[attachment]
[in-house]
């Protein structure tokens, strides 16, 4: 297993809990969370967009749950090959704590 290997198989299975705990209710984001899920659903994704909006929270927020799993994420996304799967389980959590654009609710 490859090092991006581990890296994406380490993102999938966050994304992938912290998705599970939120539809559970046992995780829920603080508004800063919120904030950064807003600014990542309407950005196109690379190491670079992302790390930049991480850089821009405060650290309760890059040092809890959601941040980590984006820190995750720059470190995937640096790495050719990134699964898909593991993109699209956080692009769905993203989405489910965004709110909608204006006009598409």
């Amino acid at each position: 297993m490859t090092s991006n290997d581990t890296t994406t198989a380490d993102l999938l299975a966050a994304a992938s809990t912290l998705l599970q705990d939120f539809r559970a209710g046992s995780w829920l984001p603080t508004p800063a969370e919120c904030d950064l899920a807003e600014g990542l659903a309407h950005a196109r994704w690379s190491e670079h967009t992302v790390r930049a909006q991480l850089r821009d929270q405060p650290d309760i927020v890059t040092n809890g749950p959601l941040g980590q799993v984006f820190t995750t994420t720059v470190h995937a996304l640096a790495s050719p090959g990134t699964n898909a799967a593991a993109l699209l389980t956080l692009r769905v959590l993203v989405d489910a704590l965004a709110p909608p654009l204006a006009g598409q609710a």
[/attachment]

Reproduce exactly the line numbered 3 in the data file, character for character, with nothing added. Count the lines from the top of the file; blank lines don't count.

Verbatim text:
């Amino acid at each position: 297993m490859t090092s991006n290997d581990t890296t994406t198989a380490d993102l999938l299975a966050a994304a992938s809990t912290l998705l599970q705990d939120f539809r559970a209710g046992s995780w829920l984001p603080t508004p800063a969370e919120c904030d950064l899920a807003e600014g990542l659903a309407h950005a196109r994704w690379s190491e670079h967009t992302v790390r930049a909006q991480l850089r821009d929270q405060p650290d309760i927020v890059t040092n809890g749950p959601l941040g980590q799993v984006f820190t995750t994420t720059v470190h995937a996304l640096a790495s050719p090959g990134t699964n898909a799967a593991a993109l699209l389980t956080l692009r769905v959590l993203v989405d489910a704590l965004a709110p909608p654009l204006a006009g598409q609710a």